RPC rides raw material price hikes

Related tags Constant exchange rates Material

Plastic packaging firm RPC has overcome sharp rises in
polypropylene and polystyrene prices to report a 9 per cent rise in
interim pre-tax profit to £12.4 million.

The company, which operates 45 plants in 11 European countries, increased turnover for the six months to September 30 from £218m to £234m, a rise of 7 per cent. The increase was slightly less than 11 per cent at constant exchange rates.

This performance is impressive given the dramatic increases this year in the costs of packaging raw materials. A whole variety of these materials are hostage to the vagaries of global oil and natural gas prices.

Natural gas - a starting point for the production of polyethylene - has shot up in price this year, with the effect that chemical giants have continually passed on the cost to packaging firms. As a result the international price for naphtha, which is extracted from petroleum and is also used to make polyethylene, has increased from US $222 a tonne in May 2003 to US $420 a tonne in August. The price of benzene, which is used to make styrene, has now reached historically high levels. Prices have been rising steadily since the start of the year, and are now double what they were six months ago.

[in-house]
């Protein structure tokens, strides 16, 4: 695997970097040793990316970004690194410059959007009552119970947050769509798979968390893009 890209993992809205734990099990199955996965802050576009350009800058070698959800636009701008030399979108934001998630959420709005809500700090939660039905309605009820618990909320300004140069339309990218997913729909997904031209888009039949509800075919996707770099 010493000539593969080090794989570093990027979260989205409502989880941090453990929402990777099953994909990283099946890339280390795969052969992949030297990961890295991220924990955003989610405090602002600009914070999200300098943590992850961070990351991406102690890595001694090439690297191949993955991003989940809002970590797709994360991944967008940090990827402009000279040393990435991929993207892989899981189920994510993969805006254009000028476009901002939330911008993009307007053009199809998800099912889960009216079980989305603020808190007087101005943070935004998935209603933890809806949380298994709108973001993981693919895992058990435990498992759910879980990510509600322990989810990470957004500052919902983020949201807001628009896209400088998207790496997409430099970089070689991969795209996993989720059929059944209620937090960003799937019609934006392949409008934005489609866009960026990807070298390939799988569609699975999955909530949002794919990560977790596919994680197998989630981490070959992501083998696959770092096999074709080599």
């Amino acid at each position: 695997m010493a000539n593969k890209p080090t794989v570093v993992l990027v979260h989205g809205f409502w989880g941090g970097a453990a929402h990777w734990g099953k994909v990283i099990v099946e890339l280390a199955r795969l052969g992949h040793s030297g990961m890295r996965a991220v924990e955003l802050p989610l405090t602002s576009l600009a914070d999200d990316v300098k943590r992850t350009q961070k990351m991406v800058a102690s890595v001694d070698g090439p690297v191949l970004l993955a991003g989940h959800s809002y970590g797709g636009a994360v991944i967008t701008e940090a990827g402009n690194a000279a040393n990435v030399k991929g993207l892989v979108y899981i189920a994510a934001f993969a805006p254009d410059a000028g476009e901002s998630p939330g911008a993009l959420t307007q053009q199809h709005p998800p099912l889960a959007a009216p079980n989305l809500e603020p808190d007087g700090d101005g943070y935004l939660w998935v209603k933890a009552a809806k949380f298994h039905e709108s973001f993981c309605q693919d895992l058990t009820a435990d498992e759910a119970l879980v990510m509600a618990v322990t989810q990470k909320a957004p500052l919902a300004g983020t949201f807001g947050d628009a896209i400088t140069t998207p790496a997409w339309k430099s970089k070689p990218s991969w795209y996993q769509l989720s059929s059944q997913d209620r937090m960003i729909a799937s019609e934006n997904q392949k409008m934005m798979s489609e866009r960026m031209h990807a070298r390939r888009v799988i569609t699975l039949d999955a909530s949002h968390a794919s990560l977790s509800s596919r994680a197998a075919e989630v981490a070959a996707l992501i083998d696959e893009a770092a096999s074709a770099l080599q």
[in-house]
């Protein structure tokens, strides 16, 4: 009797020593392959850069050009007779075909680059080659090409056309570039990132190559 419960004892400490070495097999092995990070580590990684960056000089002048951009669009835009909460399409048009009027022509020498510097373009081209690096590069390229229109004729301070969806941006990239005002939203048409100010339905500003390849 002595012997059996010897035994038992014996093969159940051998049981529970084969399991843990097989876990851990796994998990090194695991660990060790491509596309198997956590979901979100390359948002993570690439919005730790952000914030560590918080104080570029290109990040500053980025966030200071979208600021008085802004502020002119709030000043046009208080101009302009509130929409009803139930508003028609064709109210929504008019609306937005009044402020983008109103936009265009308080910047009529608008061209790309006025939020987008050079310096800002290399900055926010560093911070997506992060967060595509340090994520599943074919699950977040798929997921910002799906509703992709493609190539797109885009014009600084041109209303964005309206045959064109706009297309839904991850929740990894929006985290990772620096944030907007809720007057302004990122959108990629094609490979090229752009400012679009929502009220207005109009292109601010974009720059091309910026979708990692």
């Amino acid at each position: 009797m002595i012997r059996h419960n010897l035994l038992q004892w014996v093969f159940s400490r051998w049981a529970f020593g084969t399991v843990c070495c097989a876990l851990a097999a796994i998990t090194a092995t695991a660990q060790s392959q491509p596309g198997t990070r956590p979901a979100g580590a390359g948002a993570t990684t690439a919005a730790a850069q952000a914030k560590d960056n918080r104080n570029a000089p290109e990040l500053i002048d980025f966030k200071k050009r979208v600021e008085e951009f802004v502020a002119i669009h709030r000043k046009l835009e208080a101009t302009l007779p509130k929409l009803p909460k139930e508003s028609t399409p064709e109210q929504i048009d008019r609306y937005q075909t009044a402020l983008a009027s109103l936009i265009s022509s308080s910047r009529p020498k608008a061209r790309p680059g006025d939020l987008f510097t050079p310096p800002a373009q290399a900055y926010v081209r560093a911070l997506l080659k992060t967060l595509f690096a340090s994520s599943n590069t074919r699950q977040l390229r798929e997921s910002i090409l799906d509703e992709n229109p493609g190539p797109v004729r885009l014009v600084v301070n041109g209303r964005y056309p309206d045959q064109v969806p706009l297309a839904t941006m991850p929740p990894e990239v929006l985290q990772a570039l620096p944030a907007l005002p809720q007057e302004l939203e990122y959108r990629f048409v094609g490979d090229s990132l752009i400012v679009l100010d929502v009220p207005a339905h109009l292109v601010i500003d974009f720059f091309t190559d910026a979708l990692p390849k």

All this means that polyethylene (PE) and polystyrene producers now have the highest feedstock costs in the plastics producing world, and it is these high energy prices that have been the primary driving force behind most price increases.

"Perhaps the most satisfying feature of our performance in the first half was that it was achieved at a time when oilprices exceeded $50 per barrel and the prices of our two principal raw materials, polypropylene and polystyrenerose by approximately 30 per cent and 60 per cent, respectively, from their January 2004 base,"​ said chief executive Ron Marsh.

RPC's results were helped by a full six-month contribution from the four facilities acquired from Rexam for £16m cash this year. "Overall, their performance over the six month period has exceeded our expectations at the time of acquisition,"​ said Marsh.

Underlying sales growth improved by 3 per cent at constant exchange rates.

The company was continuing to strengthen its partnerships with customers such Kraft, for which it produces Tassimo coffee discs. And since the end of the first half, RPC​ has acquired seven factories in the UK and in Europe from Nampak, the South African packaging company, for £23m cash.

Related topics Processing & packaging

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